“Their Freedom is Their Right” Campaign’s Prisoner of November 2015
Name: Abdul-jalil Yousef al-Singace
Date of Birth: 1962
Occupation: Head of Mechanical Engineering Department at the University of Bahrain- previously
Activity: human rights activist
Marital status: Married with four sons
Current Status: carrying a Lifetime Sentence
Al-Singace is a Bahraini engineer, academic, blogger, and human rights activist. He is the spokesman and director of the Human Rights Bureau of the Haq Movement for Civil Liberties and Democracy. He was Al Wefaq’s member of the board of directors, before he had resigned in 2005.
In 2008, al-Singace attempted to meet George W. Bush to present him with a petition of 80,000 signatures protesting his description of Bahrain as “a democratic country” and demanding to draft a democratic constitution.
Al-Singace was detained by the Bahraini authorities on 26 January 2009; against the backdrop of his demand to amend the constitution as well as providing further freedoms and democracy in the country. He was charged with being involved in a “terror plot” and “inciting hatred against the regime” owing to the articles published in his blog, which was later blocked in February 2009. Under domestic and international pressure, al-Singace was released upon a royal pardon. In June 2009, he wrote an editorial for The New York Times newspaper; calling on Barack Obama not to talk to the Muslim world about democracy unless he truly meant to pursue it.
In 5 August 2010, he spoke at a conference at the British House of Lords addressing human rights situation in Bahrain. There, in Britain, he visited a number of international human rights organizations. On landing at Bahrain International Airport, on 13 August, al-Singace was arrested by the Bahraini security forces. The arrest came after the King of Bahrain’s statements, in which he attacked human rights activists and called for their apprehension. Such a matter had given the Bahraini security forces the green light to detain al-Singace, attack his family- who had returned with him- and forcibly drove them out of the airport; for staging a sit-in inside the airport to protest against his arbitrary detention.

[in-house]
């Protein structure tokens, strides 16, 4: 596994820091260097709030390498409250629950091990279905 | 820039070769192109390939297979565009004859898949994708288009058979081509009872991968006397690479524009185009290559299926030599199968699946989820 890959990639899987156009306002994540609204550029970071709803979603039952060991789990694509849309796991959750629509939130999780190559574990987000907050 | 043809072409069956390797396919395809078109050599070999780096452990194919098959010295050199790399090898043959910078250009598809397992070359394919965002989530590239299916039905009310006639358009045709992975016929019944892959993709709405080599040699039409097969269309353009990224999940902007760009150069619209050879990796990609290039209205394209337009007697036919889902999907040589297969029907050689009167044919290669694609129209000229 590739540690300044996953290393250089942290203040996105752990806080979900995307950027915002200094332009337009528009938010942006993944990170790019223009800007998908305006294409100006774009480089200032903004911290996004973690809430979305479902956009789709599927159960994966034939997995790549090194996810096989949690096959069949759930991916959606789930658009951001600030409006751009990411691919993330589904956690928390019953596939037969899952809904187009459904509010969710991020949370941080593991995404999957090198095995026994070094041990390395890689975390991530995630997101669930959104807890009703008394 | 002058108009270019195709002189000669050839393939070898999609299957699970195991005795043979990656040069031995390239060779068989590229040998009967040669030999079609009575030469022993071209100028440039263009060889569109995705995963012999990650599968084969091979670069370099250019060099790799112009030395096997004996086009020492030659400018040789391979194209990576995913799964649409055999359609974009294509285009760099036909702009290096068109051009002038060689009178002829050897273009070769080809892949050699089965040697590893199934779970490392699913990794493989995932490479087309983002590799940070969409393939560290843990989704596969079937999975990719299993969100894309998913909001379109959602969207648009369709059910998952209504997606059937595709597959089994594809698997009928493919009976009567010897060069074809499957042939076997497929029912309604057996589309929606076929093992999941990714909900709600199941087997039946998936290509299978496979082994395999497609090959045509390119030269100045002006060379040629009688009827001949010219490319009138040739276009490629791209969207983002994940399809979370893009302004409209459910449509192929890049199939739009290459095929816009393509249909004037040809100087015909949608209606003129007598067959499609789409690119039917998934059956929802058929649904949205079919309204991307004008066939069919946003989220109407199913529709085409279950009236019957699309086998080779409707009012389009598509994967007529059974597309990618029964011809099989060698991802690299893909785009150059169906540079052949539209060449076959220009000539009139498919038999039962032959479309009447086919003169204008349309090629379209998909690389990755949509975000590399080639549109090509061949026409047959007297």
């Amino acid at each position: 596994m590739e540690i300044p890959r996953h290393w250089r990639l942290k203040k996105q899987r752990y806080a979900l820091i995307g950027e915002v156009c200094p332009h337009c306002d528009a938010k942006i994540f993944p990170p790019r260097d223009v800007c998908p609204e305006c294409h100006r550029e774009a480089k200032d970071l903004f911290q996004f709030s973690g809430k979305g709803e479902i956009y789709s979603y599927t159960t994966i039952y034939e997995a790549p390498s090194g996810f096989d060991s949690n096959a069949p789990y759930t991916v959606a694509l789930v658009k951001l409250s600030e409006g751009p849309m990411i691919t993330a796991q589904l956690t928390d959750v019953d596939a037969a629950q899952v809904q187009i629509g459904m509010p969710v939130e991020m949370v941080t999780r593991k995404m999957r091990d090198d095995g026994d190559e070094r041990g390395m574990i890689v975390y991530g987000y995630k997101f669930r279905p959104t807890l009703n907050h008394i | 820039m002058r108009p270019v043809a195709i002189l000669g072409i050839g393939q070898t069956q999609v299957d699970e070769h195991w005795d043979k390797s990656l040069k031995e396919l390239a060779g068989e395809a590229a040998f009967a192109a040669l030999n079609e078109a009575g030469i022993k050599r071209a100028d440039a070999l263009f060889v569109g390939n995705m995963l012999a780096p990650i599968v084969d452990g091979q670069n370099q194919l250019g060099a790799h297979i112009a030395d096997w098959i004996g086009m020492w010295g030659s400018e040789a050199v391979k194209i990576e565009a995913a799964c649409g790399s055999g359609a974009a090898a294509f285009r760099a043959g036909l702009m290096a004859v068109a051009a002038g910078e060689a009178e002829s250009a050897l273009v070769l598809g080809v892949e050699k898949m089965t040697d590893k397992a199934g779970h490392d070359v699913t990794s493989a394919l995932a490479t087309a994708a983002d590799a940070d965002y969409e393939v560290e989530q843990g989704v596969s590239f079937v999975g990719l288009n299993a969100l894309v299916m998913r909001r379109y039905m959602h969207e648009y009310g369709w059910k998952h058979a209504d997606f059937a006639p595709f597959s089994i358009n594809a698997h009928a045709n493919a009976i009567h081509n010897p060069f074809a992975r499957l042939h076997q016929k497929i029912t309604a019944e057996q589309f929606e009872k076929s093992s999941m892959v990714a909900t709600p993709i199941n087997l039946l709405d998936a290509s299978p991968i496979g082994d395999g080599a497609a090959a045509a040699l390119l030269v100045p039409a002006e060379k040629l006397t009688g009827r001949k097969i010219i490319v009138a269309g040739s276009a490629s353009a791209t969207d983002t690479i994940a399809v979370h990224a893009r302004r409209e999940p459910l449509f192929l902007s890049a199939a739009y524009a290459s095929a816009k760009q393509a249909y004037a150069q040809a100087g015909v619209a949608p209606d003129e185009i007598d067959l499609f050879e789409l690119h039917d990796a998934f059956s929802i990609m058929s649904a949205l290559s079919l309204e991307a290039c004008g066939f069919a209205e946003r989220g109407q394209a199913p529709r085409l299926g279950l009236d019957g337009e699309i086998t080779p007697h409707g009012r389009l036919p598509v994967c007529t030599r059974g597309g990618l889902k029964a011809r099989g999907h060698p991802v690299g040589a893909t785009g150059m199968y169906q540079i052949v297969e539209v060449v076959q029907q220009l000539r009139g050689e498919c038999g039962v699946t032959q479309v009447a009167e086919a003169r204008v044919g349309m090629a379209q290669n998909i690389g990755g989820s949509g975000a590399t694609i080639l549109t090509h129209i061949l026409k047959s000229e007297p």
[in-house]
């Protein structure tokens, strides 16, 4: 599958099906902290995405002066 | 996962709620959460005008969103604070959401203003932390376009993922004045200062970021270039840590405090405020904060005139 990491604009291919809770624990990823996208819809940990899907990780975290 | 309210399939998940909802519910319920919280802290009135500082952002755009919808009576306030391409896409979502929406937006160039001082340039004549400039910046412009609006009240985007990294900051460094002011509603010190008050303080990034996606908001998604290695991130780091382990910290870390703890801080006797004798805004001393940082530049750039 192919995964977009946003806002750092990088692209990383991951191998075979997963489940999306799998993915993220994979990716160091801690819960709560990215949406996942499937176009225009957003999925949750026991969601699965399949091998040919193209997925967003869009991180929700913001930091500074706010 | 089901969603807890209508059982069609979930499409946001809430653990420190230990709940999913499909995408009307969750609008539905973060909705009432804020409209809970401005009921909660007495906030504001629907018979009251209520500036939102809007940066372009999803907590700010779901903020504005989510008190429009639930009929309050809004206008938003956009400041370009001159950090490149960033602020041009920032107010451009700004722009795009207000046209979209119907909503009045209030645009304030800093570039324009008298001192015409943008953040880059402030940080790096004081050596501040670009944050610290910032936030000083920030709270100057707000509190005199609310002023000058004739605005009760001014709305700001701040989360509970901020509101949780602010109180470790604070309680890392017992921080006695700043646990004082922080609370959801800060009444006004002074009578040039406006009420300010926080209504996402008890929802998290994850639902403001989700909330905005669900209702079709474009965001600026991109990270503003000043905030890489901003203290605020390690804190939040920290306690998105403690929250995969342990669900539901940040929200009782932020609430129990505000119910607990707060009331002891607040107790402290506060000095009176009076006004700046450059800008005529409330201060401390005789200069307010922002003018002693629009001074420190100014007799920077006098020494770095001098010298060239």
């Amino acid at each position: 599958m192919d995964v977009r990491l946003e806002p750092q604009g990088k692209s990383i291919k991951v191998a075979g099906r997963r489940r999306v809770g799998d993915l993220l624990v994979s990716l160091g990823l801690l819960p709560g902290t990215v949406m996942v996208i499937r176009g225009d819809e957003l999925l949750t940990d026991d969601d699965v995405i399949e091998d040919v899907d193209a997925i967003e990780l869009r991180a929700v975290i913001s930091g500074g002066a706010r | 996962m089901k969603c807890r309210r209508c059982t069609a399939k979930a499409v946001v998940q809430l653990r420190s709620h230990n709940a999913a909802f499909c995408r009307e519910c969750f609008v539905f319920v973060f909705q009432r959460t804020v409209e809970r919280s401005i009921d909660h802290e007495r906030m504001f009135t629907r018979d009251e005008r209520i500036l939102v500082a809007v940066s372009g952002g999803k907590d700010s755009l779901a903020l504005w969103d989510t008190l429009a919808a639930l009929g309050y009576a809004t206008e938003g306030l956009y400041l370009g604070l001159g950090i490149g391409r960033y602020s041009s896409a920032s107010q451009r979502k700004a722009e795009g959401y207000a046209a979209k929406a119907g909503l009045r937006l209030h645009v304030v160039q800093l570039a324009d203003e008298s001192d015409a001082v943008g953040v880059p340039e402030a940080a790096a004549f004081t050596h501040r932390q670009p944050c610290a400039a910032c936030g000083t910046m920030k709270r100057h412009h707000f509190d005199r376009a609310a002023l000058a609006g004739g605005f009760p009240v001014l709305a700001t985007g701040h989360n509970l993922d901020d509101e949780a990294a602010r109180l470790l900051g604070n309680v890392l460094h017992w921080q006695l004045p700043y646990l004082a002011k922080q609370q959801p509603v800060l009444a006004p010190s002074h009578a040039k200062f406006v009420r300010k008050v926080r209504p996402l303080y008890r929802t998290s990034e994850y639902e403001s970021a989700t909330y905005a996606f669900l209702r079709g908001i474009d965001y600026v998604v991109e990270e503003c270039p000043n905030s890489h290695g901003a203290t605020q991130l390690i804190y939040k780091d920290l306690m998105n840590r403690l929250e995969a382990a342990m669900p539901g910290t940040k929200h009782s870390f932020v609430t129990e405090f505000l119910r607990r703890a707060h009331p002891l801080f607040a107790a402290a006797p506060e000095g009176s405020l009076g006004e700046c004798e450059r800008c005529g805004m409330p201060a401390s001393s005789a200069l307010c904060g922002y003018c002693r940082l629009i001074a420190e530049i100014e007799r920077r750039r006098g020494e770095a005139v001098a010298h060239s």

Using tear gas, stun grenades and rubber bullets, security forces dispersed ,on 13 August 2013, al-Singace’s supporters leaving some of them, including his brother and sister wounded. A security official stated that al-Singace had been arrested for “abusing the freedom of opinion and expression prevailing in the kingdom”. However, government officials later stated that he had been arrested for “inciting violence and terrorist acts”.
A week after his detention, the University of Bahrain proclaimed al-Singace’s dismissal from his office at the university. Due to his human rights activity, al-Singace had previously been dismissed from his former post as the chief of mechanical engineering department.
Al-Singace had been kept in custody for a long period of time, during which he suffered all forms of physical and psychological torture besides several violations, which resulted in a 10 kilogram weight loss. He was then released in 2011. Nevertheless, al-Singace was arrested once more in 17 March in the view of his participation in the Bahraini uprising. On 8 May, al-Singace, together with 20 activists, were referred to a military trial, on charges of: “organizing and managing a terrorist organization”, “attempting to overthrow the Government by force”, “coordinating with a terrorist organization works for a foreign country”, and “raising money to benefit a terrorist organization”. On 22 June, al-Singace, along with eight activists, were handed down a life imprisonment sentence.
A Bahraini court ordered, on 30 April 2012, the re-trial of 21 Barhraini dissidents and activists, including al-Singace, before the civil courts. During the re-trial, al-Singace refused to attend the court hearings; for his distrust of the trial’s fairness. Furthermore, he, along with some activists, went on hunger strike.
Following a trial that lasted for four months, during which 16 hearings were convened, the Supreme Court of Appeal upheld the ruling sentenced by the National Safety Court against al-Singace. Some activists also refrained from attending the trial hearings, due to their disbelief in the seriousness and the credibility of the trial.
The organizations participating in the campaign announced that those who wish to support the campaign can visit their websites, in order to learn how to participate and take part in.
What can we do?
1- Send the Head of His Royal Highness the Prime Minister’s Court an e-mail on firstname.lastname@example.org
or call: 17200000 – 17200000 demanding from the Prime Minister to release human rights activist “Abdul-jalil al-Singace”
2- Write to Bahrain’s Ministry of Justice & Islamic Affairs at the following address: Kingdom of Bahrain ,Diplomatic Area, Manama P.O.Box 450
or call: 17513000 – Fax: 17536343
Communicate with Ministry of Justice & Islamic Affairs via website: http://www.moj.gov.bh/
calling on the ministry to release human rights activist “Abdul-jalil al-Singace”
3- Send an e-mail to the Shura Council on: email@example.com
demanding from the Shura Council to release human rights activist “Abdul-jalil al-Singace”
4- Write to the United Nations Special Rapporteur on the situation of human rights defenders at firstname.lastname@example.org
5- Publish images of human rights activist “Abdul-jalil al-Singace”, as well as some information about him on your Facebook & Twitter accounts and use this hashtag #حريتهم_حقهم
6- Send some information about human rights activist “Abdul-jalil al-Singace” and the unfair sentence against him to newspapers in your country